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I typically split if I have some interrelated code that I need to cross-reference, e.g. when refactoring. Especially if this code is in the same file, in which case windows into the same buffer have the added benefit of synchronized editing. Another example: when programming C, it is useful sometimes to have the header in one vim window and the definitions in the other. Or you're navigating via ctags, and it's convenient to view a tag in a new window rather than change the buffer for the current window.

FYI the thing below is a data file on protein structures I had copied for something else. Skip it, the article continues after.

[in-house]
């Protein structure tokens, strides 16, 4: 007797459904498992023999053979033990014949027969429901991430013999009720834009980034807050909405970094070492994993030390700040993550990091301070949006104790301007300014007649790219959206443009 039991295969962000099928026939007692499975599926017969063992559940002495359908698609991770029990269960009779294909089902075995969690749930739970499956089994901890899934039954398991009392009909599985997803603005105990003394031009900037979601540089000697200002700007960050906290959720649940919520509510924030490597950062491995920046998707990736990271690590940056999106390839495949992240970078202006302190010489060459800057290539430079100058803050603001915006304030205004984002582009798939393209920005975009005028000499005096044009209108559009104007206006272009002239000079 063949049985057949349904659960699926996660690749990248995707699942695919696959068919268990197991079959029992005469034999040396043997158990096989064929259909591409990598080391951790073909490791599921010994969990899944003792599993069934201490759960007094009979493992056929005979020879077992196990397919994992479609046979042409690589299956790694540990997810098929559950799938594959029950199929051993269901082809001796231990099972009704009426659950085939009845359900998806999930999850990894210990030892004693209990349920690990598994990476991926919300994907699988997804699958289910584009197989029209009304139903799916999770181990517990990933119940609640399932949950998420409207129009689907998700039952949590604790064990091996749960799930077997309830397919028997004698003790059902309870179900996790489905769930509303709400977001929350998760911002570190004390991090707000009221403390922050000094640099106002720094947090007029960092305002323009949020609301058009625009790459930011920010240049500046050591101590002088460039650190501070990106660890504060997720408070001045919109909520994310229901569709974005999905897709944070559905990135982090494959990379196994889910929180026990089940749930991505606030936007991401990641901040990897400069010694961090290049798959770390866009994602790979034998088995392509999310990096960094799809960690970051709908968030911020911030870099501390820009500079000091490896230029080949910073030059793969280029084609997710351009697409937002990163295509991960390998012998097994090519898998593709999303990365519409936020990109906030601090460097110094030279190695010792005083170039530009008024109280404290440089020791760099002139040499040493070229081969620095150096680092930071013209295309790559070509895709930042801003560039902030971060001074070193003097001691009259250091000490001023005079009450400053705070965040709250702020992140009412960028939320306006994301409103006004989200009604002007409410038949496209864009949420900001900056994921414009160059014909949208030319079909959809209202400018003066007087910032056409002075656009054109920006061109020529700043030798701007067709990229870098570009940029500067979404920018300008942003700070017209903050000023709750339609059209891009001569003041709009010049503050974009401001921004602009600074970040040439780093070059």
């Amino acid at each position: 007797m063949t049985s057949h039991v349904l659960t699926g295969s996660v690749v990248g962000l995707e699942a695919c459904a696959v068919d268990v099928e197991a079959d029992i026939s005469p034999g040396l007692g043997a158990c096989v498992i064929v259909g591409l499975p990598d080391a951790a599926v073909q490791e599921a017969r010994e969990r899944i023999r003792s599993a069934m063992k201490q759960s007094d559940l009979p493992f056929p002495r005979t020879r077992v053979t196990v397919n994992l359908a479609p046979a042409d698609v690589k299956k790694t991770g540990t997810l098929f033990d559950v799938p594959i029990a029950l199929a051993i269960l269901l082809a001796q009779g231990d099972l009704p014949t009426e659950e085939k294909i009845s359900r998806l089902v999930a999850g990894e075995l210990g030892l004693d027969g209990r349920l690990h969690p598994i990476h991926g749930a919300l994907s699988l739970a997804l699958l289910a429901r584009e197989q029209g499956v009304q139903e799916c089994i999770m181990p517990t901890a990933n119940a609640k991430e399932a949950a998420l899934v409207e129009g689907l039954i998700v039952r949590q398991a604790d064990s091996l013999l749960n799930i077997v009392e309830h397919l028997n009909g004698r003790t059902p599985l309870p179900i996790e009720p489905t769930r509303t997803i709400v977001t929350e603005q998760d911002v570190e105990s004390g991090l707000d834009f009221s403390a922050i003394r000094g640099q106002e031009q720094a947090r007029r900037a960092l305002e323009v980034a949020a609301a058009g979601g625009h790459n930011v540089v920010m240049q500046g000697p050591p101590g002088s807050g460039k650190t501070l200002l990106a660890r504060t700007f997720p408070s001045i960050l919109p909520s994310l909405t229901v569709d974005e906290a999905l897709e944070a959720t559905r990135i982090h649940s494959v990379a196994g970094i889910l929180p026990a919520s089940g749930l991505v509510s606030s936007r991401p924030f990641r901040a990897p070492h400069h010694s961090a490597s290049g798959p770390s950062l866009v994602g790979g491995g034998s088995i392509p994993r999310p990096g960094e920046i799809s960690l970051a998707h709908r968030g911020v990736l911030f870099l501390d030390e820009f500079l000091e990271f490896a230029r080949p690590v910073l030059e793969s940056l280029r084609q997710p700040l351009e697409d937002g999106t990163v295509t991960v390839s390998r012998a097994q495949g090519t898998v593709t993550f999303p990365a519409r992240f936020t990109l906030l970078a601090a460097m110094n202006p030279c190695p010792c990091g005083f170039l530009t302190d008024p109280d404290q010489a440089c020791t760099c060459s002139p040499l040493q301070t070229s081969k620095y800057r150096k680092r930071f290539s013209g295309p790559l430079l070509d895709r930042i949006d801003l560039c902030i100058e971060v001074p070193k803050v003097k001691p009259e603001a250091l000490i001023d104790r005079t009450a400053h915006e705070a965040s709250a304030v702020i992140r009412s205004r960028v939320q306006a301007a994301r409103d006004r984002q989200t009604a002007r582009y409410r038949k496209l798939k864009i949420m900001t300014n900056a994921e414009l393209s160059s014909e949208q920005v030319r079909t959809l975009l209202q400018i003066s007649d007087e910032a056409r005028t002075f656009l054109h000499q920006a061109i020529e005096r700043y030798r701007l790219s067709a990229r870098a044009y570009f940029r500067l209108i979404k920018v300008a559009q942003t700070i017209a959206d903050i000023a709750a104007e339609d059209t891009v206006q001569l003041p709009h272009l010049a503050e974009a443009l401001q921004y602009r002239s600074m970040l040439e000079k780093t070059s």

If I'm just editing two completely unrelated files I don't see any advantages to this workflow over opening multiple instances. Maybe if you have plugins that are slow to start up?

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